The IHS mission is to raise the physical, mental, social, and spiritual health status of the American Indian and Alaska Native people to the highest possible level. That includes doing our part to preserve the environment.
Today, you can’t walk down the street without some indication that environmental protection is here to stay: separate bins for trash and recyclables, bike lanes and bike share programs, hybrids and EVs, organic or locally grown food in restaurants and markets, sustainably-made apparel and other goods, LEED certified buildings, etc. Governments, nonprofits, and businesses have collaborated to establish policies curbing climate change, fighting species’ extinction, and ensuring access to clean water.
For IHS, that means implementing sustainable practices into standard agency operations and energy and water conservation measures in facilities nationwide. For example, a retrofit at the Feather River Tribal Health Clinic will install 1,697 LED lighting fixtures to reduce the facility’s electricity use by approximately 38 percent (an estimated 266,304 kWh per year). The Fort Yuma Health Center will incorporate a rooftop and parking photovoltaic system that will provide half of the facility’s total energy needs. Water use is minimized with Xeriscape techniques to reduce or eliminate the need for irrigation, by planting indigenous species that are compatible with the local climate. The rainwater recovery system at the Kayenta Health Center includes underground holding tanks that store the captured rainwater to be used for irrigation. For more examples, see the Sustainability in Action webpage.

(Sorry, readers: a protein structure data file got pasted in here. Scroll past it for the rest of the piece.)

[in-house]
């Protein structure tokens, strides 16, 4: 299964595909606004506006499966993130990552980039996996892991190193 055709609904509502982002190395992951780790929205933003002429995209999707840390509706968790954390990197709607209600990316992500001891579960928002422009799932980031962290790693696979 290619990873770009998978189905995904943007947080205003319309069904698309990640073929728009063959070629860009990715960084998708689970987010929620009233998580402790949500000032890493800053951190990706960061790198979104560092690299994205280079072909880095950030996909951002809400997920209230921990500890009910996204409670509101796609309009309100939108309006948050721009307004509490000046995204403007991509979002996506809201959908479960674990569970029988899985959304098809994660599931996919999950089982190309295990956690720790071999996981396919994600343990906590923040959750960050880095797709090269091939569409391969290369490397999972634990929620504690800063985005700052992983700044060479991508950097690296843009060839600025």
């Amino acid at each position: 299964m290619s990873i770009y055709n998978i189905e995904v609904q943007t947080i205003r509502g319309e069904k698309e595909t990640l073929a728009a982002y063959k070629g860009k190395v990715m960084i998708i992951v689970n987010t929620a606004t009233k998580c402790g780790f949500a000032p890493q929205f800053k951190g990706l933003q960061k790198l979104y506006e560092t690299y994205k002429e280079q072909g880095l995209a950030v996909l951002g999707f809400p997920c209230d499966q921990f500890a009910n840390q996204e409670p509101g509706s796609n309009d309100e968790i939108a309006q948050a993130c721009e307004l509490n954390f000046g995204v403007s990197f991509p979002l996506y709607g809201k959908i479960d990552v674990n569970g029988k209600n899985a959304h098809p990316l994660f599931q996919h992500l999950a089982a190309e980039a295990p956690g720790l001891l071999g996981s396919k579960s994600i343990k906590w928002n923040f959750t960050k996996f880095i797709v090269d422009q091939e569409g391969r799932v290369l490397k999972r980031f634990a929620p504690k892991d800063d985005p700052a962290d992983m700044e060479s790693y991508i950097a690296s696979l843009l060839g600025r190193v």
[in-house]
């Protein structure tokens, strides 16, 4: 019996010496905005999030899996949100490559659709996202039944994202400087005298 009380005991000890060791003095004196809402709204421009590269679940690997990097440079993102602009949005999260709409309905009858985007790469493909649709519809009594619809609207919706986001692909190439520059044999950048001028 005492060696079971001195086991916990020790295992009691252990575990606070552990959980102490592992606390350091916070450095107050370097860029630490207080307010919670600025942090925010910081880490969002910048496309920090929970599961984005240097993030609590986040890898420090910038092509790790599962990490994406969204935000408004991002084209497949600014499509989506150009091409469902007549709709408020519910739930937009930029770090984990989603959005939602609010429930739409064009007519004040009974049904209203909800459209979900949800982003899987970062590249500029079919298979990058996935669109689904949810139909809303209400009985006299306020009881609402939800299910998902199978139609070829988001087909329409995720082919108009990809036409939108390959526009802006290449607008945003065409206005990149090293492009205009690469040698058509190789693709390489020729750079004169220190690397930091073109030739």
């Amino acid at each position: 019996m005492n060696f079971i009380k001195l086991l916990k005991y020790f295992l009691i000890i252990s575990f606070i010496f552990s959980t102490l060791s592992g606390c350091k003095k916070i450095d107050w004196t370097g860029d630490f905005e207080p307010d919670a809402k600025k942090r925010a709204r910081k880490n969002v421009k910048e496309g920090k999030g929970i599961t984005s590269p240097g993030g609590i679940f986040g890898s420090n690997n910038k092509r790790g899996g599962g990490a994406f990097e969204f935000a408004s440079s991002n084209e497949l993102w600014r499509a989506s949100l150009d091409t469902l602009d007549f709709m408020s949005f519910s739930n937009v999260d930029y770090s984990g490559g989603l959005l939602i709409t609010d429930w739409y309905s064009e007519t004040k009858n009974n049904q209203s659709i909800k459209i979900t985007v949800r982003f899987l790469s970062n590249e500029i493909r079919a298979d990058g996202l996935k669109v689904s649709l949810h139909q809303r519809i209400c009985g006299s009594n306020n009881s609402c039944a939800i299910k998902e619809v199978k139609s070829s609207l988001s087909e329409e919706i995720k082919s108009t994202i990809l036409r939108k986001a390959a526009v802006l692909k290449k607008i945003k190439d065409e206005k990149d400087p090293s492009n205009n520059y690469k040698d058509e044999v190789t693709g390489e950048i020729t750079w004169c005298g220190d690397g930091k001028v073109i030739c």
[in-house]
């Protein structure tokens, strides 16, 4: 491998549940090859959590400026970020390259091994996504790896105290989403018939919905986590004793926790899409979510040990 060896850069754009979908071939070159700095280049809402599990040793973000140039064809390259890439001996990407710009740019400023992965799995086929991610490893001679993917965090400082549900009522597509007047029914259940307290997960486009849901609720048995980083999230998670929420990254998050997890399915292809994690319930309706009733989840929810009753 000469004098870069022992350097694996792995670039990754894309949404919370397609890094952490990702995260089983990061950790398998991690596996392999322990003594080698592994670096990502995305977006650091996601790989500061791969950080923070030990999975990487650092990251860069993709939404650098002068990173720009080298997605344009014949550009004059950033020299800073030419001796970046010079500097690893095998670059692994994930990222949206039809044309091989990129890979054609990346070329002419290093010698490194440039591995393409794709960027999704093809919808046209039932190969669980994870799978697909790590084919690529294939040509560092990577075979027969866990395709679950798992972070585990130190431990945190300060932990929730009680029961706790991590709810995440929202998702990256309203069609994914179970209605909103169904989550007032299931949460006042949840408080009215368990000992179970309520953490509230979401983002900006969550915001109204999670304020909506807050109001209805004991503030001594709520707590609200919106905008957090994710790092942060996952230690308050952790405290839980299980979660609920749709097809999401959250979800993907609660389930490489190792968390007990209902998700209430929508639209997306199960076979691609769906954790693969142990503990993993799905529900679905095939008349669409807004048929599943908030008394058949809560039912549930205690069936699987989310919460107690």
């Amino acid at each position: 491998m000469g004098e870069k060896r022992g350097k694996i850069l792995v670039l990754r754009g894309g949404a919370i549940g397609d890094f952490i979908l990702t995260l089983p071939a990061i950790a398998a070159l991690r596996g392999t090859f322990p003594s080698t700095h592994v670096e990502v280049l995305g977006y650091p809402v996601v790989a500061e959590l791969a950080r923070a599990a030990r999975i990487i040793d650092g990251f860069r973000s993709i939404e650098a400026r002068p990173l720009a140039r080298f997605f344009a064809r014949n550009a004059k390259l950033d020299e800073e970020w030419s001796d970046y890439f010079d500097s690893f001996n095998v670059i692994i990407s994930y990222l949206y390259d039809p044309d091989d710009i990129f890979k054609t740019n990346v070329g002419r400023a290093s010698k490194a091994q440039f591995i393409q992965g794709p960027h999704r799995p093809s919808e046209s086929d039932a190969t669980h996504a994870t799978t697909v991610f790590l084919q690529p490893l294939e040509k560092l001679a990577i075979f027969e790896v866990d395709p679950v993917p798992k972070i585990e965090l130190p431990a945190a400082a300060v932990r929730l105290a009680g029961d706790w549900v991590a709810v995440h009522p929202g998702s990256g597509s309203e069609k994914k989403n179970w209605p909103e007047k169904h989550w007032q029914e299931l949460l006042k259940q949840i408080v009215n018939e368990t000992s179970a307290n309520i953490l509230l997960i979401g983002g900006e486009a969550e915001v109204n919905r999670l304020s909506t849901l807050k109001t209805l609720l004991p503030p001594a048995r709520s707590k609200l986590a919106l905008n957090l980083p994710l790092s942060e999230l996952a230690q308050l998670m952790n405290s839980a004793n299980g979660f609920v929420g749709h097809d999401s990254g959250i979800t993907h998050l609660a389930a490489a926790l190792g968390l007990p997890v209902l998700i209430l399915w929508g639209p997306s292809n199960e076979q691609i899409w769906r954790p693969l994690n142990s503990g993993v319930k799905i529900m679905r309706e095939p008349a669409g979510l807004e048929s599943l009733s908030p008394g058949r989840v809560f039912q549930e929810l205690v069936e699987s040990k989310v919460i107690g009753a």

Let’s determine what else we can do to have a positive impact on the environment. Let's change one aspect of our lifestyle, whether it’s biking to work instead of driving, using reusable shopping bags and water bottles. For ideas on how you can do your part, see What Can I Do. The Sustainability Program also posts bi-monthly Green Tips. If you’re already doing your part, keep on, and encourage others to do more.
Let’s make every day Earth Day.
Gary J. Hartz, P.E. is the IHS chief sustainability officer. He leads IHS efforts to provide functional, well maintained health care facilities and staff quarters, technical and financial assistance to tribes on safe water and wastewater systems and a broad range of environmental health and injury prevention activities.